|Publication number||US6504124 B1|
|Application number||US 09/685,246|
|Publication date||Jan 7, 2003|
|Filing date||Oct 10, 2000|
|Priority date||Oct 30, 1998|
|Also published as||US6137074, US6144004|
|Publication number||09685246, 685246, US 6504124 B1, US 6504124B1, US-B1-6504124, US6504124 B1, US6504124B1|
|Inventors||Arthur G. Doak|
|Original Assignee||Magnetic Separation Systems, Inc.|
|Export Citation||BiBTeX, EndNote, RefMan|
|Patent Citations (40), Non-Patent Citations (2), Referenced by (36), Classifications (11), Legal Events (4)|
|External Links: USPTO, USPTO Assignment, Espacenet|
This is a continuation of my U.S. patent application Ser. No. 09/183,349 filed Oct. 30, 1998 now U.S. Pat. No. 6,144,004 and application Ser. No. 09/329,636 filed Jun. 10, 1999, issued Oct. 24, 2000 as U.S. Pat. No. 6,137,074.
This present invention relates generally to sorting of waste and recyclable materials using optical techniques. More specifically, this invention relates to the sorting of glass cullet and similar items by measuring the attenuation of light radiated through the cullet.
In conjunction with a continuing worldwide need to preserve natural resources and reduce dependence on landfills and similar waste storage facilities, machines and methods have been devised for automated identification and sorting of waste materials. Among the waste materials of interest is glass cullet, e.g., small pieces of glass of varying characteristics that are distinguished by color. For example, a typical collection of glass cullet may include pieces of glass having green, red, and blue color components or combinations thereof Prior art glass sorting machines function by sliding the pieces of cullet down what is commonly called a “wearcover.” At one or more locations along the wearcover, the cullet will slide under one or more light sources and over one or more light sensors or light receivers arranged to define a sensing area. The pieces of glass cutlet having different color characteristics will attenuate the light emitted from the light sources in different amounts. For instance, if a piece of red glass passes between red and green light sources and the light sensors, the green light, as measured by the light sensors, will be attenuated more than the red light.
Most prior art glass sorters have, in fact, employed optical techniques relying primarily on red and green LED light sources. The primary reason for this is that red and green LED's and sensors were the only colors readily available at economically feasible prices. Unfortunately, the use of only red and green light sources in glass sorting restricts the ability of the machine to accurately identify glass containing other color components. This has resulted in the inability of prior art glass sorter to reliably distinguish cullet having measurable level of a blue component. “Blues” (cullet containing a measurable level of a blue color component) are either discarded as waste along with other non-distinguishable impurities, or were mis-sorted in with another color if the “blue” contained a relatively small blue color component. This mis-sorting results in a less pure, lower quality sort, which leads to a lower quality recycled product. Thus, the economic value of the sorted lot, as well as the quality the final product, is lower due to mis-sorts.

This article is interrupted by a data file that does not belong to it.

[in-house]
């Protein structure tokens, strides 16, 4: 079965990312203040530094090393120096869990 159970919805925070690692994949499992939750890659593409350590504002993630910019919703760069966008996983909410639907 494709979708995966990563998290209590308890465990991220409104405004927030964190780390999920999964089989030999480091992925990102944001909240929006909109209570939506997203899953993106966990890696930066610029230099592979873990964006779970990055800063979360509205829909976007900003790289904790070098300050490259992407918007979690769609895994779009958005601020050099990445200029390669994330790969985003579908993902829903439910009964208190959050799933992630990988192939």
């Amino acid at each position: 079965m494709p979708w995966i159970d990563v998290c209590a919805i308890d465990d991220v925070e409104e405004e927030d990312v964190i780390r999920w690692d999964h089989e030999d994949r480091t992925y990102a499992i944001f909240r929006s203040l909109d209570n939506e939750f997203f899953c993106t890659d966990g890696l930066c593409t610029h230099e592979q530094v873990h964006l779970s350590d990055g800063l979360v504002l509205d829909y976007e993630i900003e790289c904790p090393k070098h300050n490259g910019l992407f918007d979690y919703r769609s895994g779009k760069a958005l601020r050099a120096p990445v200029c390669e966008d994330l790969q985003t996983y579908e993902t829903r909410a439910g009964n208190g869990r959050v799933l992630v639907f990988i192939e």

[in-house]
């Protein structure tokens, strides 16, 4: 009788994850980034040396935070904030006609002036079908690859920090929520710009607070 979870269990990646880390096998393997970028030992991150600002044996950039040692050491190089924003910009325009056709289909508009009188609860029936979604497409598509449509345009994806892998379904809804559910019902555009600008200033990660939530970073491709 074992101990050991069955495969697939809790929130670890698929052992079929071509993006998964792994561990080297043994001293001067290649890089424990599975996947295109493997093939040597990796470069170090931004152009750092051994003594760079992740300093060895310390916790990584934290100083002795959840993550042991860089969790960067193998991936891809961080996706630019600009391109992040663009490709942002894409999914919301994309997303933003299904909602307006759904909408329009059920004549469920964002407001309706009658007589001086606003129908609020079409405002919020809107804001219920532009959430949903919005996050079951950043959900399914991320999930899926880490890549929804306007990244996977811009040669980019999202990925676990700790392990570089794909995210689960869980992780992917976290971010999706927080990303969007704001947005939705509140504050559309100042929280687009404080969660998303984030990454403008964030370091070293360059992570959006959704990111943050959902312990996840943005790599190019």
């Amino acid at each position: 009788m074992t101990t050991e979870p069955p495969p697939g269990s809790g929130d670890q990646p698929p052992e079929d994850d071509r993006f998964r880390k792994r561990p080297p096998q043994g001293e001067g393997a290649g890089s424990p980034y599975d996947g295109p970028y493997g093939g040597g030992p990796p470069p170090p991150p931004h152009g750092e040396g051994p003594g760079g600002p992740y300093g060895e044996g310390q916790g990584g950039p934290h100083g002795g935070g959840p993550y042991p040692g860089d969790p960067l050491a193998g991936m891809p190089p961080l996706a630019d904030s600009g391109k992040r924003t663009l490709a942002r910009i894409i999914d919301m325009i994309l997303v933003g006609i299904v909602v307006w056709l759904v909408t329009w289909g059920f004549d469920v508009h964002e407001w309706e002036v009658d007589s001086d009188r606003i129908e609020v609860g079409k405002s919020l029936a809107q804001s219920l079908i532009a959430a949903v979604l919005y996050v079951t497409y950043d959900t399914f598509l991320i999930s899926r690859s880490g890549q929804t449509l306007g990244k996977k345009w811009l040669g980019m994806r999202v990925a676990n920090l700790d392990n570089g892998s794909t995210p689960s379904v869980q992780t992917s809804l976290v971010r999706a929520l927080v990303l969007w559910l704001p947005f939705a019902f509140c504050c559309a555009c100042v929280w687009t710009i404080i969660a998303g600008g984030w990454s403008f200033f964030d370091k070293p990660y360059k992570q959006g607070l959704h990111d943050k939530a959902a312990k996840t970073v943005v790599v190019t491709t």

Another drawback with prior art glass sorting machines is that a film of crud or other impurities slowly builds up on the wearcover, thereby blocking the light sensors. This buildup, overtime, attenuates all light wavelengths to a measurable level. The film buildup is a by-product of the dirt, sand, water and other material that the cullet sit in, or are exposed to, prior to sorting. Since the cullet are generally trash to be recycled, it is, generally, not cost effective to pre-clean the cullet.
Edge refraction and impurity adhesion also cause glass mis-sorts. Cullet are generally relatively small broken pieces of glass with edges facing a variety of different directions. Light is refracted off at different angles from the different edge angles. The edges also create a prism effect. Because the light is re-directed at different angles, the edges will appear opaque to a sensor. Since cutlet are typically one-half inch to two and one-half inch across with edges typically one-sixteenth to one-quarter inch deep, the amount of light refracted, relative to the amount of light passing through the cullet, is not insignificant. This can lead to incorrect color selection and sorting of the cullet or rejection of cullet as foreign matter.
A further problem associated with film buildup on the wearcover of a prior art glass sorter is a shoveling or dozing effect created by cullet in the built-up film layer. This shoveling leaves furrows and other non-uniformities in the film layer. Prior art machines have attempted to compensate for this by slowly adjusting or re-normalizing a baseline light sensor reading, or amplitude value, over time. This has been less than satisfactory due to the non-uniformities previously discussed. Other prior art glass sorting techniques have tried to address this problem by attempting to clean the wearcover and by replacing the wearcover when the film build-up is excessive. However, cleansers have been ineffective and often leave a residue. Frequent replacement of the wearcover is expensive and leads to excessive down time of the sorting unit.